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Mixing text and chemistry toolkits

This is part of a series of essays about using chemfp to work with SD files at the record and simple text level. Chemfp has a text toolkit to read and write SDF and SMILES files as records, rather than molecules. It also has a chemistry toolkit I/O API to have a consistent way to handle structure input and output when working with the OEChem, RDKit, and Open Babel toolkits. In this essay I'll combine the two, so chemfp reads records from an SD file, which are then passed to a chemistry toolkit for further parsing, then chemfp adds a data item back to the original record instead of converting the toolkits molecule into a new SDF record.

You can follow along yourself by installing chemfp (under the Base License Agreement) using:

python -m pip install chemfp -i https://chemfp.com/packages/

chemfp is a package for high-performance cheminformatics fingerprint similarity search. You'll also need at least one of the chemistry toolkits I mentioned.

A simple pipeline component to process SD files

Here's a program to add a data item to an SD file. It's supposed to be part of pipeline, reading from stdin and writing to stdout. To make things simple, all it does is add the data item STATUS with the value good. It uses chemfp's toolkit API (see yesterday's essay) to handle file I/O so you can select your toolkit of choice by commenting/uncommenting the appropriate import lines:

## Select the toolkit you want to use
from chemfp import openbabel_toolkit as T
#from chemfp import rdkit_toolkit as T
#from chemfp import openeye_toolkit as T

# Use None to read from stdin or or write to stdout.
# Specify "sdf" format; The default "smi" is for SMILES file format.

with T.read_molecules(None, "sdf") as reader:
    with T.open_molecule_writer(None, "sdf") as writer:
        for mol in reader:
            T.add_tag(mol, "STATUS", "good")

Toolkits make non-chemically significant changes

I used this program to process the chebi16594.sdf file I created for yesterday's essay. Here's a side-by-side difference of the changes each toolkit makes to the original record, using screen shots from Apple's "FileMerge":

Changes each toolkit makes to chebi16594.sdf
Open Babel
  • Adds an OpenBabel program, timestamp, and "2D" on the second line.
  • Uses "999" for the deprecated count of additional property lines.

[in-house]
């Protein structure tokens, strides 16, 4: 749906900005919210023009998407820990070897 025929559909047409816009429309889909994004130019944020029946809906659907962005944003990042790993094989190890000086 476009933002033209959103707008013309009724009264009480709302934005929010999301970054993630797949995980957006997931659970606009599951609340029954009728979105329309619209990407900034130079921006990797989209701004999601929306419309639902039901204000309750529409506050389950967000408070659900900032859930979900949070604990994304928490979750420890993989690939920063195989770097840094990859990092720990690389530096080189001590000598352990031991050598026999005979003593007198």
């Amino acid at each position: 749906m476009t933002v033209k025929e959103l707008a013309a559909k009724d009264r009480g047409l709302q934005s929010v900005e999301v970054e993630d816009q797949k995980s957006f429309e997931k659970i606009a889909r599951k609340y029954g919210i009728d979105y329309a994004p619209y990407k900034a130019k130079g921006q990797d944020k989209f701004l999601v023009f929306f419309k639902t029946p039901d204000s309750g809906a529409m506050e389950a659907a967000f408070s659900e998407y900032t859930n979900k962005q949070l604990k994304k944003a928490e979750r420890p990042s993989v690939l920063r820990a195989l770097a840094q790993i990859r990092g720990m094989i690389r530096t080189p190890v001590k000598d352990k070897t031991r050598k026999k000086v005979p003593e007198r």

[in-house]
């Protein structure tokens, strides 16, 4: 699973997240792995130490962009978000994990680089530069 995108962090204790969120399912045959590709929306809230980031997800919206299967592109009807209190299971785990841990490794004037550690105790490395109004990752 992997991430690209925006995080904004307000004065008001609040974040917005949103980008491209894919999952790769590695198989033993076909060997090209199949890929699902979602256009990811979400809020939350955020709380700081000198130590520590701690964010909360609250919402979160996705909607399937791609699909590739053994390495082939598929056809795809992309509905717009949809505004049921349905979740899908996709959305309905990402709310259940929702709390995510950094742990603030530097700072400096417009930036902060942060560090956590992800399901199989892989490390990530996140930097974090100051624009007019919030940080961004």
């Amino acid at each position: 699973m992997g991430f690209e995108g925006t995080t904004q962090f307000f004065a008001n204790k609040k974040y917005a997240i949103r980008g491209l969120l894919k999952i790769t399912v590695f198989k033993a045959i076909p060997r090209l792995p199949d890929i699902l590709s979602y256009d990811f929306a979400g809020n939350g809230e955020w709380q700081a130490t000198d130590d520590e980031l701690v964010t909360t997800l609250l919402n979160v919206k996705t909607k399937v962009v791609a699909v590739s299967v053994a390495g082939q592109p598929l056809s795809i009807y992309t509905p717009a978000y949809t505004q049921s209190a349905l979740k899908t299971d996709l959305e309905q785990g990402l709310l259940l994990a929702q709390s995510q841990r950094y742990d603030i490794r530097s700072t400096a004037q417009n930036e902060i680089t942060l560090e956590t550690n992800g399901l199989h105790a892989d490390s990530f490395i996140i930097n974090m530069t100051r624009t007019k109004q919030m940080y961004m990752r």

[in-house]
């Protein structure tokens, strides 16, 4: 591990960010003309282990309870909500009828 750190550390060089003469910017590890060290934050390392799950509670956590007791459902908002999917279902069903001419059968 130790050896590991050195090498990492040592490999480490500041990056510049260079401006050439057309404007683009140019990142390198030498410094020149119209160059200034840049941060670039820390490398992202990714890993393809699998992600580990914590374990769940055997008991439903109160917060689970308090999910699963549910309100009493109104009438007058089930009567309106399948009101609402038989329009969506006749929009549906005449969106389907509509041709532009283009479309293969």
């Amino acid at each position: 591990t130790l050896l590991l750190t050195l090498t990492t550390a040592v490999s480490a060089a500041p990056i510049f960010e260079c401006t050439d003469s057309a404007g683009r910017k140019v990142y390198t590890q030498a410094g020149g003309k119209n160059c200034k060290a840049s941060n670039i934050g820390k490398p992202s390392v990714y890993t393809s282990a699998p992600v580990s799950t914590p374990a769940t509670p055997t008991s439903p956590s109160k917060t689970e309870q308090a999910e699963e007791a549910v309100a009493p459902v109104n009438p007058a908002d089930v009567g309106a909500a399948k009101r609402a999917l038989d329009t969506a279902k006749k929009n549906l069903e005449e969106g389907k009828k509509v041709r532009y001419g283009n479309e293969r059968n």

• Sorts the atom indices in the bond block from smallest to largest.
  • Adds atom stereo parity of 3 (either or unmarked stereo center) to two atoms.
  • Uses two spaces instead of one for the first line of the data items.
  • Adds an RDKit program and "2D" on the second line.
  • Uses "999" for the deprecated count of additional property lines.
  • Doesn't include "5" (meaning a charge of -1) for the first oxygen atom.
    It's unneeded because it duplicates the CHG property. The documentation
    since at least 1992 says it's Retained for compatibility with older Ctabs,
  • Removes three bond columns which are not used or not needed for this record type.
  • Adds an OEChem program, timestamp, and "2D" on the second line.
  • Omits the fff field which was already obsolete by 1992.
  • Uses "999" for the deprecated count of additional property lines.
  • Sorts the atom indices in the bond block from smallest to largest.

Every program changed the input but not, I'll stress, not in a chemically meaningful way. I've never come across a case where one of the changes would have affected me, though I suppose there are times when you might want to preserve the program/timestamp and comment lines.

Some toolkits can't process some records

Now I put the program in the pipeline and start using it on real data sets. For example, if I process ChEBI_complete.sdf.gz with RDKit it quickly stops with the following:

% gzcat ChEBI_complete.sdf.gz | python add_status.py > /dev/null
[12:52:56] WARNING: not removing hydrogen atom without neighbors
[12:52:56] Explicit valence for atom # 12 N, 4, is greater than permitted
Traceback (most recent call last):
  File "/Users/dalke/add_status.py", line 11, in <module>
    for mol in reader:
         ... many lines deleted ...
  File "<string>", line 1, in raise_tb
chemfp.ParseError: Could not parse molecule block, file '<stdin>', line 679957, record #380

By default chemfp's toolkit API stops processing when it detects that a record cannot be processed. This is part of the Errors should never pass silently suggested guideline for Python. To skip unparsable records, add errors="ignore" to the reader, like this:

with T.read_molecules(None, "sdf", errors="ignore") as reader:

I was curious about how many ChEBI records could not be parsed by the different toolkits so I wrote the following program to test each available toolkit (including chemfp's own text toolkit which iterates over records in SDF and SMILES files).

import chemfp